The Pacific International Space Center for Exploration Systems (PISCES) with support from Hawaii Science & Technology Museum and the Natural Energy Laboratory of Hawaii Authority (NELHA) is organizing Hawaii's first international robotic mining competition.
The Hawaii International Space Exploration And Robotics Challenge (HI-SEARCh) will bring college-level robotics teams from around the world to compete in the lunar-like volcanic landscapes of Hawaii's Big Island.
HI-SEARCh is inspired by NASA's Lunabotics Competition and will be based on similar rules. The event invites both domestic and international teams to compete using space mining robots in an outdoor lunar analog environment.
Continuing a tradition of exploration & discovery
Hawaii has a long-standing tradition of exploring new horizons and pushing the frontiers of discovery. From the ancient Polynesian explorers who crossed the vast Pacific Oceans to find their island home, to Hawaii's modern role as a leading center for astronomy and scientific research, HI-SEARCh continues the tradition of exploring new realms while inspiring the next generation of scientists, technicians, engineers and programmers.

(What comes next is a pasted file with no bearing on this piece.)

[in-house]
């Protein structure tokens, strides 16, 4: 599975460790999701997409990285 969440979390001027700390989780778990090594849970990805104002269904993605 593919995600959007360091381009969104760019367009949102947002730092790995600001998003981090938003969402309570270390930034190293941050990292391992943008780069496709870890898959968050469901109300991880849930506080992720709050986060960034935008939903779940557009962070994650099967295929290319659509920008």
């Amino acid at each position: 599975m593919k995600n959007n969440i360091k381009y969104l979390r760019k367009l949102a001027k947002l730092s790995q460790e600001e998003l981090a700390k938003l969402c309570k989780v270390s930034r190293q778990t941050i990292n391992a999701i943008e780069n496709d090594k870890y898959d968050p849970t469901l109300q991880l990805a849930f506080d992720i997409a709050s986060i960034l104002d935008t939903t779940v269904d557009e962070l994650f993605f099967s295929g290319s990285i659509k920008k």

With a focus on ISRU (in-situ resource utilization), HI-SEARCh will also help cultivate the knowledge, skills and experience needed for NASA's Artemis program to return humans to the moon. Excavation is the first step in ISRU—gathering raw materials to be utilized for necessities like shelter, air, water and fuel—to make other worlds habitable for humans.
College robotics teams from around the world will compete in the realistic lunar analog environment of NELHA's Hawaii Ocean Science and Technology Park in Kailua-Kona, Hawaii. This rugged, volcanic landscape not only looks like the moon but also shares much of the same chemical makeup. Bringing the competition outdoors to a high-fidelity lunar analog site will put teams' robot designs to the ultimate test.